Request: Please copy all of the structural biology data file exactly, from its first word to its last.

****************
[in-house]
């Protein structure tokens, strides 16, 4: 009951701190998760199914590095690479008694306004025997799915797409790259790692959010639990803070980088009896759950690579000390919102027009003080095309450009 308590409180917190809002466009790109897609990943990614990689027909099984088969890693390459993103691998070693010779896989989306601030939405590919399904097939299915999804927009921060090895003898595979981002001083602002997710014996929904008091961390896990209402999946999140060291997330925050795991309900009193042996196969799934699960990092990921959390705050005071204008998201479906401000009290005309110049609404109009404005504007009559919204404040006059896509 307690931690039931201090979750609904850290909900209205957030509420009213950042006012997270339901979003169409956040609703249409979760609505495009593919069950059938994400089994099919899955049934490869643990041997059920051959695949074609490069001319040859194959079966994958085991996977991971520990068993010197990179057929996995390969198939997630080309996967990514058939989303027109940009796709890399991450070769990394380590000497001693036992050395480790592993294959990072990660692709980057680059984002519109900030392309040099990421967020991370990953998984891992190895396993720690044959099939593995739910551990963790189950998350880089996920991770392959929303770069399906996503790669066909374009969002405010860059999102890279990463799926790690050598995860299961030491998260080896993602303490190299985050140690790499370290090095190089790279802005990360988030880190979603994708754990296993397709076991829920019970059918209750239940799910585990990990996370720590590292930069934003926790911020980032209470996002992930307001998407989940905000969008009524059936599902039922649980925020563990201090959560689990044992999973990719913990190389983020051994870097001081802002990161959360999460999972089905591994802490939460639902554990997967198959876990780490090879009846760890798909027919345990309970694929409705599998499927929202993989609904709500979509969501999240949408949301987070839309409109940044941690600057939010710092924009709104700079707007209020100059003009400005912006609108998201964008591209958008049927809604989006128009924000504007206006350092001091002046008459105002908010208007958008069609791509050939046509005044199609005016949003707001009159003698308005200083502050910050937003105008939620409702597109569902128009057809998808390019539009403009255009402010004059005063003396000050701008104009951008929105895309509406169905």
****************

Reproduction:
[in-house]
């Protein structure tokens, strides 16, 4: 009951701190998760199914590095690479008694306004025997799915797409790259790692959010639990803070980088009896759950690579000390919102027009003080095309450009 308590409180917190809002466009790109897609990943990614990689027909099984088969890693390459993103691998070693010779896989989306601030939405590919399904097939299915999804927009921060090895003898595979981002001083602002997710014996929904008091961390896990209402999946999140060291997330925050795991309900009193042996196969799934699960990092990921959390705050005071204008998201479906401000009290005309110049609404109009404005504007009559919204404040006059896509 307690931690039931201090979750609904850290909900209205957030509420009213950042006012997270339901979003169409956040609703249409979760609505495009593919069950059938994400089994099919899955049934490869643990041997059920051959695949074609490069001319040859194959079966994958085991996977991971520990068993010197990179057929996995390969198939997630080309996967990514058939989303027109940009796709890399991450070769990394380590000497001693036992050395480790592993294959990072990660692709980057680059984002519109900030392309040099990421967020991370990953998984891992190895396993720690044959099939593995739910551990963790189950998350880089996920991770392959929303770069399906996503790669066909374009969002405010860059999102890279990463799926790690050598995860299961030491998260080896993602303490190299985050140690790499370290090095190089790279802005990360988030880190979603994708754990296993397709076991829920019970059918209750239940799910585990990990996370720590590292930069934003926790911020980032209470996002992930307001998407989940905000969008009524059936599902039922649980925020563990201090959560689990044992999973990719913990190389983020051994870097001081802002990161959360999460999972089905591994802490939460639902554990997967198959876990780490090879009846760890798909027919345990309970694929409705599998499927929202993989609904709500979509969501999240949408949301987070839309409109940044941690600057939010710092924009709104700079707007209020100059003009400005912006609108998201964008591209958008049927809604989006128009924000504007206006350092001091002046008459105002908010208007958008069609791509050939046509005044199609005016949003707001009159003698308005200083502050910050937003105008939620409702597109569902128009057809998808390019539009403009255009402010004059005063003396000050701008104009951008929105895309509406169905």